Tuesday, February 28, 2012

Thor vs. Odin in the Hárbarðsljóð

Thor threatens Greybeard
Thor is so cute when he shakes his hammer.
In this poem, Odin has disguised himself as a ferryman on the opposite shore from Thor, freshly returned from slaying yon Jotuns in the mysterious East. Thor just wants a lift to the other side of the sound, but Odin is determined to put Thor through his paces in a battle of um. well. insult and wit, I guess. (No one should really be surprised by this.)

But my question is this: if, as is a common conception, Thor is so "simple" and "dimwitted" why is Odin bothering to challenge him at all? It seems like it would be too easy a mark. And really, some of Thor's replies are pretty great. Some of them typically Hammer-smash, too, but you have to give credit where credit is due!

An example:
Harbarth spake:
24. [...];
The noble who fall | in the fight hath Othin,
And Thor hath the race of the thralls."
Thor spake:
25. "Unequal gifts | of men wouldst thou give to the gods,
If might too much thou shouldst have."
Harbarth spake:
26. "Thor has might enough, | but never a heart;
For cowardly fear | in a glove wast thou fain to crawl,
And there forgot thou wast Thor;
Afraid there thou wast, | thy fear was such,
To fart or sneeze | lest Fjalar should hear."
Thor spake:
27. "Thou womanish Harbarth, | to hell would I smite thee straight,
Could mine arm reach over the sound."

In this back and forth, Harbarth (Odin in disguise) is saying that Thor only receives the souls of Thralls and Peasants into his hall-of-the-dead* and Odin is better because he gets all the REAL, NOBLE warriors to fight for him. Thor replies easily, implying Harbarth knows not of what he speaks, but either way it isn't up to Harbarth who goes where, so NYAH.** And Harbarth responds in turn by calling Thor a big fat coward (a natural progression, I guess) which of course provokes Thor (short-tempered at the best of times) to reply with the Hammer-Smash argument.

Odin gets serious points for saying that Thor was too terrified even to fart in stanza 26, I'm not going to lie. But Thor's "Womanish" response is pretty weak, even before we reach the Hammer-Smash. I feel like this is some kind of test by Odin -- to see if his son has the CHOPS for flyting. I don't think Thor is going to be taking home an A+ on this exam, but he proves he can think on his feet at least a little bit.

...until he loses his temper.

(Part TWO!)

*This supposed hall of the dead belonging to Thor, strictly for the spirits of Thralls and Peasants, isn't referenced anywhere else, according to the note attached -- but I'll tell you what, if Thor DID have such a hall, it just makes him that much AWESOMER in my book.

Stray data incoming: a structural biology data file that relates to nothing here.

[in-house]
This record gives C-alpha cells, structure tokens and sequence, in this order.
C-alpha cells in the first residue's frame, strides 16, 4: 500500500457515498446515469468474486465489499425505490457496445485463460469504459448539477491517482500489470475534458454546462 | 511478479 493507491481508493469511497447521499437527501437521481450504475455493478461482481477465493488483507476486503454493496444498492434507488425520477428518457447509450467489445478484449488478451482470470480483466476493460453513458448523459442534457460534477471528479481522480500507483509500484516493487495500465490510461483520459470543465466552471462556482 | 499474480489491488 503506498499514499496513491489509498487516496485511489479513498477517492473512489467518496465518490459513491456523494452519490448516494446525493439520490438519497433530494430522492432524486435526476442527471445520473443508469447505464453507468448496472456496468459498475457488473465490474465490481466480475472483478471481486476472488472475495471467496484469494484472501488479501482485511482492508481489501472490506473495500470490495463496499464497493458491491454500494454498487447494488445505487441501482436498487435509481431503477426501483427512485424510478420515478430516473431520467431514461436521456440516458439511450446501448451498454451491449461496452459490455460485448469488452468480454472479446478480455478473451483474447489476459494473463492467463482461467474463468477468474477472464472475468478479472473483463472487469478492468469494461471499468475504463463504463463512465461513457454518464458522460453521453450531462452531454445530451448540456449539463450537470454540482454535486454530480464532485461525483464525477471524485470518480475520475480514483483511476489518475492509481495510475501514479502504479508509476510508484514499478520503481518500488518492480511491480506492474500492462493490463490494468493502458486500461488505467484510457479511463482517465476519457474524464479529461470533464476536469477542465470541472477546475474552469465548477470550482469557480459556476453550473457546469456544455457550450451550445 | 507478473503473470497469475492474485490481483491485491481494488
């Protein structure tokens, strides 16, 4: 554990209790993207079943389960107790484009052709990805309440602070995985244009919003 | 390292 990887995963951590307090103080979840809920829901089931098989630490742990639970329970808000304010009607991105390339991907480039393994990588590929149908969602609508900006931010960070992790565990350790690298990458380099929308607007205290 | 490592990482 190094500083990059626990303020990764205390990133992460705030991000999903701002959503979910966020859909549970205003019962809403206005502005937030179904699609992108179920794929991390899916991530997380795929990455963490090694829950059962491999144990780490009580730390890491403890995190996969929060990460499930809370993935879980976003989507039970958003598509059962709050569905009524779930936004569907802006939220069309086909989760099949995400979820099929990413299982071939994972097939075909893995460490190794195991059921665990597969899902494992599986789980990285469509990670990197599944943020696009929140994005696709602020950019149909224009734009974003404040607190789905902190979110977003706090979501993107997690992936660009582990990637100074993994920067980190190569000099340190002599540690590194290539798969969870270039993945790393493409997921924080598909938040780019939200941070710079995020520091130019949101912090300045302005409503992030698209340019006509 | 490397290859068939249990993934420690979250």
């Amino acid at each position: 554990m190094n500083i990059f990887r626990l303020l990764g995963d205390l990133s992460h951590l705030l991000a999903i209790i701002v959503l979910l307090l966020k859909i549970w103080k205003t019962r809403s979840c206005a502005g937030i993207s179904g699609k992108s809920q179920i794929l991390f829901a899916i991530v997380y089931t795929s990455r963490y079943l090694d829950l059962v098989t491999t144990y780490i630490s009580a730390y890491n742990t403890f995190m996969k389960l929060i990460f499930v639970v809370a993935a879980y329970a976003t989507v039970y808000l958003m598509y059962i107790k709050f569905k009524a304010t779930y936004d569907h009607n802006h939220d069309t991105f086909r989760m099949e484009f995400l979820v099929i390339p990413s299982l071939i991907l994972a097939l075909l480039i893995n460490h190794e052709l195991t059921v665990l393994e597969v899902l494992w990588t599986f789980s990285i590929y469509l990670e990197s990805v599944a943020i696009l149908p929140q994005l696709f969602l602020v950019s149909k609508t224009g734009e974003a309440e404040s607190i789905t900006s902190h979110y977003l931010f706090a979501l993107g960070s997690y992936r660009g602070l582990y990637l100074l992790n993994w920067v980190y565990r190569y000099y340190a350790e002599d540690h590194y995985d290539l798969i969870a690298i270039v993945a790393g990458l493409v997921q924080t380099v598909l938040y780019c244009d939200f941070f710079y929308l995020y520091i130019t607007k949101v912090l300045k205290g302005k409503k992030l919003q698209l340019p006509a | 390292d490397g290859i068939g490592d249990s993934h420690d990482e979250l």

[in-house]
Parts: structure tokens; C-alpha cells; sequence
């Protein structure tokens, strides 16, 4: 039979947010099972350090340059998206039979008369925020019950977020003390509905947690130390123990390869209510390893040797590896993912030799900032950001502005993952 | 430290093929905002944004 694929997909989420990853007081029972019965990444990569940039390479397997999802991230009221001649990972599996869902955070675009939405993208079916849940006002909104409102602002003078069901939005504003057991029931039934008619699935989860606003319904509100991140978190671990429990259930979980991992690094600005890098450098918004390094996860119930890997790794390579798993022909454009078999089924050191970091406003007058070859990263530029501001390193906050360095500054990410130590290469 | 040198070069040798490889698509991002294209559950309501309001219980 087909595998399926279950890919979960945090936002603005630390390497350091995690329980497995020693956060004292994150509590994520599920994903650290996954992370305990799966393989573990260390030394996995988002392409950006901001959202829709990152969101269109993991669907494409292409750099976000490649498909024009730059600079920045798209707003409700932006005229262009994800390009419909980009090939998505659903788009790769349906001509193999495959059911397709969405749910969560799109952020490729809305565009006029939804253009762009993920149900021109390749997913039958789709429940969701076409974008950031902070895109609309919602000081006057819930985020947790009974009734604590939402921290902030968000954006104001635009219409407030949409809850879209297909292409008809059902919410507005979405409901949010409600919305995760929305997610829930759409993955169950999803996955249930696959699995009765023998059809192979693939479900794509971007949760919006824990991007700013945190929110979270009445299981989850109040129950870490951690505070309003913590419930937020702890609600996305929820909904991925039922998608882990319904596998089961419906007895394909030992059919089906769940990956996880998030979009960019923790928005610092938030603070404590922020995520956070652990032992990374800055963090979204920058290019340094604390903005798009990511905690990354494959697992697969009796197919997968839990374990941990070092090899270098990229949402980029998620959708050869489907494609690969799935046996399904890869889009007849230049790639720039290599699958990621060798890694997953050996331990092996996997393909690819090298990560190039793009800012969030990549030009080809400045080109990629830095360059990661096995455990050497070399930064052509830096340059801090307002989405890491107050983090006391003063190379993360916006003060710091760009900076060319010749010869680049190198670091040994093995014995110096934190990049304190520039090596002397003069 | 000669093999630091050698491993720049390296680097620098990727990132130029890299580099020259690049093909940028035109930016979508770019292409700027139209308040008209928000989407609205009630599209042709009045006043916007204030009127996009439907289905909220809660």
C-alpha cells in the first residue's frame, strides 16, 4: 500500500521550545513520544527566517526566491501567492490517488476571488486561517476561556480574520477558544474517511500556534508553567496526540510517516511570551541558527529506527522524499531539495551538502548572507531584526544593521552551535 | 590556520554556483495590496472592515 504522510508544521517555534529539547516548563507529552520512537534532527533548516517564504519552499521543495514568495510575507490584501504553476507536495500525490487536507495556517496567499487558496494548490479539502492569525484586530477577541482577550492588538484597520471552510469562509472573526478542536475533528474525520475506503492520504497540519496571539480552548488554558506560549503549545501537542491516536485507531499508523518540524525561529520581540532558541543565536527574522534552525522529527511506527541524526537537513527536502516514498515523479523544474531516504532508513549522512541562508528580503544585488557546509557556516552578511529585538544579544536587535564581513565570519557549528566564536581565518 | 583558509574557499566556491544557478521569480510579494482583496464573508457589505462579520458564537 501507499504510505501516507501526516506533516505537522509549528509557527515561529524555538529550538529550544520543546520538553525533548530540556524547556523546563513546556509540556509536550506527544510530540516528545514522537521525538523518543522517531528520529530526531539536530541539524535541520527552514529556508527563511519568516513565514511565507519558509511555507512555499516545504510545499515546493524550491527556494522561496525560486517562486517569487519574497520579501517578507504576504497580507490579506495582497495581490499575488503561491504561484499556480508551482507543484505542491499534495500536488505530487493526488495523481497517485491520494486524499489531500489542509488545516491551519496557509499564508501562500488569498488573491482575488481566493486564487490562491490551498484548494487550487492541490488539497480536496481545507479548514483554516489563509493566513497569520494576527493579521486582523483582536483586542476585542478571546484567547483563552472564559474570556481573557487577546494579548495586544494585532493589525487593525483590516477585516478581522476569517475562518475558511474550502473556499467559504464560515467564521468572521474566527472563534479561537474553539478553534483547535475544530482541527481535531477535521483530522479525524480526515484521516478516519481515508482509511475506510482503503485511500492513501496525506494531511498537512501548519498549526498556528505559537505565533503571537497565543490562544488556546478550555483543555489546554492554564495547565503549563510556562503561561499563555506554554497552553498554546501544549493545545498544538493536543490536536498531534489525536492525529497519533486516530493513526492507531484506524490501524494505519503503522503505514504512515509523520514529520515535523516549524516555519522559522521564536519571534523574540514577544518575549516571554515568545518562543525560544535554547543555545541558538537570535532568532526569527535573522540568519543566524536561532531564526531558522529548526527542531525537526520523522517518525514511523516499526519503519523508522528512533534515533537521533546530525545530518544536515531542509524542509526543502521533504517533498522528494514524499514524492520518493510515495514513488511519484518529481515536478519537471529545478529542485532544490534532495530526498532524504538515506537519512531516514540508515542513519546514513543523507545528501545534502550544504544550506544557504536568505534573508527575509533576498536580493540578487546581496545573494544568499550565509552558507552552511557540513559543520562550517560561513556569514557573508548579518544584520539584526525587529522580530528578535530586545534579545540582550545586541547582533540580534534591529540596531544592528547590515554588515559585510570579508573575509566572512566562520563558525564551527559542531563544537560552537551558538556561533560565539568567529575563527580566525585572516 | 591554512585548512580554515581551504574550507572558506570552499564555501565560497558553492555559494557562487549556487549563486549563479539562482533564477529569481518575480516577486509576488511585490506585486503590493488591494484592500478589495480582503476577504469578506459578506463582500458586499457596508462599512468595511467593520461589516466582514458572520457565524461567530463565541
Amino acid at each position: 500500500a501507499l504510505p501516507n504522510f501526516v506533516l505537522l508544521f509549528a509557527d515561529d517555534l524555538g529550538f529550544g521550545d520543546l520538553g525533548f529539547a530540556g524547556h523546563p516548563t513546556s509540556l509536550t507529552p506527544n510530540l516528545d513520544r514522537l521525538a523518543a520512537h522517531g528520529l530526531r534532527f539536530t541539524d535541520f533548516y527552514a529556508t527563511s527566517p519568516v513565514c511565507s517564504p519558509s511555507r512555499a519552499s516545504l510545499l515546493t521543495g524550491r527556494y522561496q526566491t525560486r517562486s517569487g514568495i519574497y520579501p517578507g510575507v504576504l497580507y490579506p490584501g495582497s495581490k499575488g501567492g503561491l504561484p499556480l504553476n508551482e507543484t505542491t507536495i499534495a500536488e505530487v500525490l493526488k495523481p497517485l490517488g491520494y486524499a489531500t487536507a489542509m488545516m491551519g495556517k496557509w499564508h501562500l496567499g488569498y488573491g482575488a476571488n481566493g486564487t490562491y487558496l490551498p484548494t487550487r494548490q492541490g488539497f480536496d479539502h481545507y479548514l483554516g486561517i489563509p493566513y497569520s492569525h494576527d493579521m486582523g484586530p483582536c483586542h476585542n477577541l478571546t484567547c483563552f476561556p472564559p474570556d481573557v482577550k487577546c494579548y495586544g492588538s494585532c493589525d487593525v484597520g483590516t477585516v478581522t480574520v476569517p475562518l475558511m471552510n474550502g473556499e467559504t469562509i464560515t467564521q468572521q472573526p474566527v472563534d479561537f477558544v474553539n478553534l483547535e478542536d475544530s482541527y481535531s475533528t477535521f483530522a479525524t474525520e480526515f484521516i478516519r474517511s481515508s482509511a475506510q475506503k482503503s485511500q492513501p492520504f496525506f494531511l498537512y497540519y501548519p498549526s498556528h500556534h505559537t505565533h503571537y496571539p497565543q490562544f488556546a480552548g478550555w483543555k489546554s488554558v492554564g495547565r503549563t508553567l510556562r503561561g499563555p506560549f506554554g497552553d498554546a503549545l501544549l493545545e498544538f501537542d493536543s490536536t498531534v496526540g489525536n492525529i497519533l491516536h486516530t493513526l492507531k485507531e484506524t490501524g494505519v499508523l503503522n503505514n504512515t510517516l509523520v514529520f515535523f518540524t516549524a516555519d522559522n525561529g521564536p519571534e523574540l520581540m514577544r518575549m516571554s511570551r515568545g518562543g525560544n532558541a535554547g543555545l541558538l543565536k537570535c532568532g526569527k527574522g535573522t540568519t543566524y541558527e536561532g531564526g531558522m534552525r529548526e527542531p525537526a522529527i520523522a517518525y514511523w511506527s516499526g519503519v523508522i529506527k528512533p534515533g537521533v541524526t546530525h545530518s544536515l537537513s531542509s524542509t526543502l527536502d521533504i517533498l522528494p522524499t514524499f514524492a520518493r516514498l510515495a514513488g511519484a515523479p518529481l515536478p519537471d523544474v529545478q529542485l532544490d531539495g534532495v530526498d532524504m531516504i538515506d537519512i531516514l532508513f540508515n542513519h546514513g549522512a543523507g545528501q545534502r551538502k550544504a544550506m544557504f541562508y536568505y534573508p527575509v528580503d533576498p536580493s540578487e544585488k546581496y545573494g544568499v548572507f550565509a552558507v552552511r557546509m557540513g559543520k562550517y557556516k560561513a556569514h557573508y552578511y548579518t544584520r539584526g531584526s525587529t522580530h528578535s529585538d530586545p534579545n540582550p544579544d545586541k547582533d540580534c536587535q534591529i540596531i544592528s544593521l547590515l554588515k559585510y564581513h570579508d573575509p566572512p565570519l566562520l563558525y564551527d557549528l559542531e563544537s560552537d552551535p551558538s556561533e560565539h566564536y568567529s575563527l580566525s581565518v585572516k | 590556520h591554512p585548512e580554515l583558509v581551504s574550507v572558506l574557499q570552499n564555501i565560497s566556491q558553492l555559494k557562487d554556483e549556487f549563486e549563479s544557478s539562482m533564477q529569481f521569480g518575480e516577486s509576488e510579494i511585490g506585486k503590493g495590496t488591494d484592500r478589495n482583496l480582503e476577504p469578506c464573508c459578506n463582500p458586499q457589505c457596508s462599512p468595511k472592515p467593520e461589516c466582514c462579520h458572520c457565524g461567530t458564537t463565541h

**I think  he's also implying that he doesn't care or need to care about getting warriors, personally, because he's so powerful already, and this is a pretty good comeback! I mean -- it is kind of true. The Aesir are always calling Thor up to do their dirty work when it comes to defeating giants. Odin has all this power -- can see the future and turn peoples minds and blah blah blah rune magic, but does he USE it to save the gods some trouble? Case in point: that whole wall-building episode, with the builder who wanted Freyja, the sun, and the moon for payment, and the gods setting him up to fail and then uh -- well, he is clearly going to not fail, so they make Loki stack the deck even further, not that they ever had any intention of keeping their word to begin with, but to add insult to injury after totally jerking the builder around, they just go ahead and call Thor in to kill him so they don't have to arrange for any alternate compensation. Guys, I would not advise making any DEALS with the Aesir if Loki is around. Just a word to the wise.

Friday, February 24, 2012

Affairs of the Gods: Heimdall as Rig

Freya and Heimdall by Blommer
Heimdall chatting up Freyja
Falling loosely under the category of AFFAIRS OF THE GODS, in the Rigsthula, Heimdall masquerades in the guise of Rig, visiting three different families on his journey along the shore, and fathers three sons, one by each family: Thræll, the first of all the thralls; Karl, the ancestor of all the peasants or yeomen; and finally Jarl, who is the ancestor of all kings, as you can imagine, but also the only son Heimdall claims as his own, and the only son Heimdall teaches about the runes.*

Reading the myth put me in mind of the Old Testament and the book of Genesis, where it says:
Lamech took two wives; the name of one was Adah, and the name of the other Zillah. Adah bore Jabal; he was the ancestor of those who live in tents and have livestock. His brother’s name was Jubal; he was the ancestor of all those who play the lyre and pipe (4:19-21).**